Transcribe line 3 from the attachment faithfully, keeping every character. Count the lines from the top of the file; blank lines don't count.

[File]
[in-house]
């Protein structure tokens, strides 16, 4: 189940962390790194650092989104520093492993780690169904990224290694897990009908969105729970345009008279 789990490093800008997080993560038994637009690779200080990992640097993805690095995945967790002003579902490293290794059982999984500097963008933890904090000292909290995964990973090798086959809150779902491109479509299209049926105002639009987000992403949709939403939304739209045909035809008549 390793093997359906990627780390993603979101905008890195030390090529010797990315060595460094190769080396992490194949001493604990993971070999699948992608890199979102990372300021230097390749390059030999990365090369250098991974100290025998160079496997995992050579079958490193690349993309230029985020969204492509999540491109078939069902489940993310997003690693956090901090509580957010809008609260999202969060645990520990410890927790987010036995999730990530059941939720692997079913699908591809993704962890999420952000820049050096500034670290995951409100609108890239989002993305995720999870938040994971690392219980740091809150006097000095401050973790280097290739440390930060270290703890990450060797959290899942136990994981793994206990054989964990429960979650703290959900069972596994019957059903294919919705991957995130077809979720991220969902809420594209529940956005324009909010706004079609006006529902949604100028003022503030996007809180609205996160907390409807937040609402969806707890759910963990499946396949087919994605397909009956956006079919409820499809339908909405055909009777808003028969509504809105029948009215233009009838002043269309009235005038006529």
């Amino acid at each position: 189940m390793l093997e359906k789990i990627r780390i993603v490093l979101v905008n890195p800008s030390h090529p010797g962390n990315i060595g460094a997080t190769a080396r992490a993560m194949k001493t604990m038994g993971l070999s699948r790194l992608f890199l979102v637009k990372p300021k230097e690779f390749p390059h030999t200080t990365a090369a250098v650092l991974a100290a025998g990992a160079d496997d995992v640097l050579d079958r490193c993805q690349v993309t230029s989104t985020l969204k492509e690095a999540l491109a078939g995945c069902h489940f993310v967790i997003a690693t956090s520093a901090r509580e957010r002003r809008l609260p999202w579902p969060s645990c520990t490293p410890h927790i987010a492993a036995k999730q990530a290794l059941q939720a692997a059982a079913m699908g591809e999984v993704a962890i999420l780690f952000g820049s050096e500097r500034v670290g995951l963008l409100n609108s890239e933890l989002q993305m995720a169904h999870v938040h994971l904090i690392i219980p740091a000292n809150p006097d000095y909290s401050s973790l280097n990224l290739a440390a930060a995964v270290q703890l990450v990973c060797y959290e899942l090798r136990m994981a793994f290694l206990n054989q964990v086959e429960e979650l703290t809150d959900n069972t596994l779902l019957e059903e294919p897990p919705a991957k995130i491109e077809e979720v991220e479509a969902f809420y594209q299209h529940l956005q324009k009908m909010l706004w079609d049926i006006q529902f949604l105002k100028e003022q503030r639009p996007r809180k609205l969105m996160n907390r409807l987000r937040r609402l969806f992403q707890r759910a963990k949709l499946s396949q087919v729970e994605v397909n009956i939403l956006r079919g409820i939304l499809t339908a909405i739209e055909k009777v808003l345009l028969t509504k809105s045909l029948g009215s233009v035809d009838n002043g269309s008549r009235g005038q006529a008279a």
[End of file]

């Amino acid at each position: 189940m390793l093997e359906k789990i990627r780390i993603v490093l979101v905008n890195p800008s030390h090529p010797g962390n990315i060595g460094a997080t190769a080396r992490a993560m194949k001493t604990m038994g993971l070999s699948r790194l992608f890199l979102v637009k990372p300021k230097e690779f390749p390059h030999t200080t990365a090369a250098v650092l991974a100290a025998g990992a160079d496997d995992v640097l050579d079958r490193c993805q690349v993309t230029s989104t985020l969204k492509e690095a999540l491109a078939g995945c069902h489940f993310v967790i997003a690693t956090s520093a901090r509580e957010r002003r809008l609260p999202w579902p969060s645990c520990t490293p410890h927790i987010a492993a036995k999730q990530a290794l059941q939720a692997a059982a079913m699908g591809e999984v993704a962890i999420l780690f952000g820049s050096e500097r500034v670290g995951l963008l409100n609108s890239e933890l989002q993305m995720a169904h999870v938040h994971l904090i690392i219980p740091a000292n809150p006097d000095y909290s401050s973790l280097n990224l290739a440390a930060a995964v270290q703890l990450v990973c060797y959290e899942l090798r136990m994981a793994f290694l206990n054989q964990v086959e429960e979650l703290t809150d959900n069972t596994l779902l019957e059903e294919p897990p919705a991957k995130i491109e077809e979720v991220e479509a969902f809420y594209q299209h529940l956005q324009k009908m909010l706004w079609d049926i006006q529902f949604l105002k100028e003022q503030r639009p996007r809180k609205l969105m996160n907390r409807l987000r937040r609402l969806f992403q707890r759910a963990k949709l499946s396949q087919v729970e994605v397909n009956i939403l956006r079919g409820i939304l499809t339908a909405i739209e055909k009777v808003l345009l028969t509504k809105s045909l029948g009215s233009v035809d009838n002043g269309s008549r009235g005038q006529a008279a």